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Straight shooters

Clay target national champions blow the competition away

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  • Story by Josh Murray
  • Photos by Shane Epping
  • Published: June 15, 2011
Mizzou students Ryan Mason and Alison Caselman

Battling through adversity is a must for anyone on the road to a national championship. Mizzou students Ryan Mason and Alison Caselman know that well. Both faced their share of obstacles before claiming national titles at the ACUI Intercollegiate Clay Target Championships in San Antonio earlier this spring.

Mason, a senior majoring in agriculture business, won the Men’s Combined Trap Events competition. Caselman, who has just completed her sophomore year as an art education major, claimed the national championship in Women’s American Trap Shooting.

“The competition is a huge rush,” Mason says. “I love the feeling, but at the same time, it can be quite nerve-racking.”

Creative problem-solving

Anxious moments came for both Mason and Caselman on their way to winning the titles.

“I never thought I had a chance because on the first day of the competition my shotgun broke,” Mason says. “I had to take parts from two very different guns and put them together to make one usable shotgun just to be able to compete.”

The makeshift shotgun worked — or maybe it should be said that Mason found a way to make it work.

The challenge Mason faced in the competition was nothing compared to what he had been through earlier in his life. His mother died when he was in high school. He also has lost an uncle, an aunt, a cousin, his best friend and his college roommate.

“All of that wasn’t easy to get through,” Mason says. “But I choose to focus on the good times I had with them and use it as an opportunity to grow stronger.”

The strength gained through those hardships gave Mason the ability to handle any difficult situation.

In San Antonio, Mason hit 194 out of 200 targets to win the championship. At a previous competition, he'd hit 289 consecutive targets and finished the event by hitting 299 out of 300.

Shooting through the glass ceiling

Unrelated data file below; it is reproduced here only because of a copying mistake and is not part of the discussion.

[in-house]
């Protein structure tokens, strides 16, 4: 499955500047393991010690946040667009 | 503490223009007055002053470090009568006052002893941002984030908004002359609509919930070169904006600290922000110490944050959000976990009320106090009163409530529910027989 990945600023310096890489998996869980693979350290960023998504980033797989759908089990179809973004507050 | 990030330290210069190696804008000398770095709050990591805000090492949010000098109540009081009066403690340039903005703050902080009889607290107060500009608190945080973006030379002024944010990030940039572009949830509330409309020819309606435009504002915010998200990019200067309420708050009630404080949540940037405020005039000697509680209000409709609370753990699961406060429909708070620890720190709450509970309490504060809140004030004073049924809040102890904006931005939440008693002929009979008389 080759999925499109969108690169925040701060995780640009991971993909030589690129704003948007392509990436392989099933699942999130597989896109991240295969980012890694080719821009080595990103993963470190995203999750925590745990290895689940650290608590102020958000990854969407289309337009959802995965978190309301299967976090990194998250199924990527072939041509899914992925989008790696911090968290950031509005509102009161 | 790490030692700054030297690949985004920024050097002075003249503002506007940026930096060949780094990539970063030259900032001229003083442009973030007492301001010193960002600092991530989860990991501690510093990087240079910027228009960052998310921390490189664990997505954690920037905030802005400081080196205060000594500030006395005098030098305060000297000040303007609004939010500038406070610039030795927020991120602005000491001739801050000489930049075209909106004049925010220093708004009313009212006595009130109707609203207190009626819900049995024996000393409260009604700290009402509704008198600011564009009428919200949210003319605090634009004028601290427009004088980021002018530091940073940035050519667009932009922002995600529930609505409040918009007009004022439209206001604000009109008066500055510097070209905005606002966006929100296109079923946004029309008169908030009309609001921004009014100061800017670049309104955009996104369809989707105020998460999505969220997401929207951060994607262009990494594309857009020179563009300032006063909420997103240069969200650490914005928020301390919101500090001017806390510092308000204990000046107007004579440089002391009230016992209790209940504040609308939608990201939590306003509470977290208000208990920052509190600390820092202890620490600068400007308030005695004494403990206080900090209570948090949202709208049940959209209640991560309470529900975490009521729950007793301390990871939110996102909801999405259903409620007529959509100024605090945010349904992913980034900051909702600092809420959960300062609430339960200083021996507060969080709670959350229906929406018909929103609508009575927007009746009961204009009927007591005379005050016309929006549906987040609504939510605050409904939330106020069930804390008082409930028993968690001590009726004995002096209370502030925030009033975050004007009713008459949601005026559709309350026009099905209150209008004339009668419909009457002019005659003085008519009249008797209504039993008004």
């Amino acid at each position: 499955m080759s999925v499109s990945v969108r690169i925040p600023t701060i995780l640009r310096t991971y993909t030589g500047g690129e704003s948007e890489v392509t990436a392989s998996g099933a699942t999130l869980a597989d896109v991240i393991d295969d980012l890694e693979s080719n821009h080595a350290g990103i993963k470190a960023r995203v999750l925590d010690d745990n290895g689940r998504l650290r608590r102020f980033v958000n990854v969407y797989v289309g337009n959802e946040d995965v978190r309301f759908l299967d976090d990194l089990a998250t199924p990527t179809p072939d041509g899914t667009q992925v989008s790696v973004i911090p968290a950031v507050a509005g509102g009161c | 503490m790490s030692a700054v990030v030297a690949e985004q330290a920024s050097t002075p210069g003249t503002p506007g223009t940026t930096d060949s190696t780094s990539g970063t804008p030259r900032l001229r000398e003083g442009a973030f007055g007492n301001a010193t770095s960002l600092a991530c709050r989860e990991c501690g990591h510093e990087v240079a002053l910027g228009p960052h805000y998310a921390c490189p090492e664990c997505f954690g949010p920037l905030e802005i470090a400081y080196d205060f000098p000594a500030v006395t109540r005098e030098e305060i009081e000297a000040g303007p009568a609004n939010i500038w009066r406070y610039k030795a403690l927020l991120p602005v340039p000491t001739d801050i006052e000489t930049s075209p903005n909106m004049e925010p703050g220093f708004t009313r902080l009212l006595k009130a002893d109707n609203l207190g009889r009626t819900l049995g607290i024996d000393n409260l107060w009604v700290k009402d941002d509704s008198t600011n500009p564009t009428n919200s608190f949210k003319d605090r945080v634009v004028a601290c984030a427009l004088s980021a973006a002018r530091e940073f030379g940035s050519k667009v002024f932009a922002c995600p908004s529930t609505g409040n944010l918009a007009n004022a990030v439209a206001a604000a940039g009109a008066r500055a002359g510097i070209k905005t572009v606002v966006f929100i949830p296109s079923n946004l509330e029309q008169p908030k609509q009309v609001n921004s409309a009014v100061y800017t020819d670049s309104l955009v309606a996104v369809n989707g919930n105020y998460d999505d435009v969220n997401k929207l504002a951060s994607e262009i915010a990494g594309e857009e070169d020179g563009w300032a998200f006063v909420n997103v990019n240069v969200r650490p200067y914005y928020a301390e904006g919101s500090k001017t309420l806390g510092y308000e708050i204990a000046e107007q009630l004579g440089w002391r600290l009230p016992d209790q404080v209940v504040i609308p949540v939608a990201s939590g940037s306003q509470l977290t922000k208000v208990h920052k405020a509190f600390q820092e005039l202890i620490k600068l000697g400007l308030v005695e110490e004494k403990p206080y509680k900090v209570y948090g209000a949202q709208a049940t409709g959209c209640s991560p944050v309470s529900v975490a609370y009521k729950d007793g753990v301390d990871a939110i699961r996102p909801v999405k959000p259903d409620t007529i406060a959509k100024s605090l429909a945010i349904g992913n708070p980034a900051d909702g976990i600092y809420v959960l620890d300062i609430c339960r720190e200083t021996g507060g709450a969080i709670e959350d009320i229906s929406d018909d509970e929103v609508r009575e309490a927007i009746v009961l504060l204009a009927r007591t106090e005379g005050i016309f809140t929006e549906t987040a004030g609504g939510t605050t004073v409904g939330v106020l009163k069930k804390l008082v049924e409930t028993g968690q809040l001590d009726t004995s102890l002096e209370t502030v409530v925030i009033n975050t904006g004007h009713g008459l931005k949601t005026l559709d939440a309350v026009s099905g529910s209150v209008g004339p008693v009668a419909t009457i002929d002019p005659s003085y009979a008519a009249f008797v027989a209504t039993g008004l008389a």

Mizzou students Ryan Mason and Alison Caselman

Mizzou students Ryan Mason and Alison Caselman earned national titles at the 2011 ACUI Intercollegiate Clay Target Championships.

Like Mason, Caselman ran into her own difficulties along the road to the national championship. Three weeks before going to Nationals, Caselman says, her practice at Prairie Grove didn’t go well.

“I was shooting, and almost every time I missed,” Caselman says. “My dad adjusted the gun a little before going to nationals. It was kind of a risky move to make, but it worked out.”

Caselman is no stranger to taking chances. She began shooting competitively when she joined the National FFA Organization trap team while in high school in Hallsville, Mo. She was the only girl on the team. That wasn’t easy at first. However, things quickly changed.

“It became fun because I usually beat half of the boys on my team,” Caselman says.

Competing for Mizzou

Now Caselman is following in the footsteps of her brother, who was on the Mizzou team five years before Caselman joined. She used to attend many of her brother’s competitions with her parents, an experience she says helped her feel more comfortable when she arrived at MU.

“By going to those competitions and getting to know a lot of the members before I was in college, it helped me feel more invited into the group when I was a freshman,” she says. “Shooting is definitely an individual sport, but my team has been there and helped me become the shooter I am today.”

Mason also has found a home at Mizzou. He was born in Beverly Hills, Calif., and grew up in St. Louis. He graduated from Brentwood High School in 2006 and then enrolled in Mizzou.

“I really fell in love with this school,” says Mason, who also earned the title of All-American this year. “It’s been a great place for me to grow and become a better person.”

Caselman and Mason exceeded their expectations this year by bringing home the national championship titles.

“For a while, it didn’t feel real,” Caselman says. “Sometime, it still feels like a dream I had. I don’t think I stopped smiling for about three to four days after it. I am still shocked that I went out and shot as well as I did.”

Now that they’re national champions, the bar has been raised.

“It really just makes me want to win more,” Mason says.

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Last updated: June 6, 2013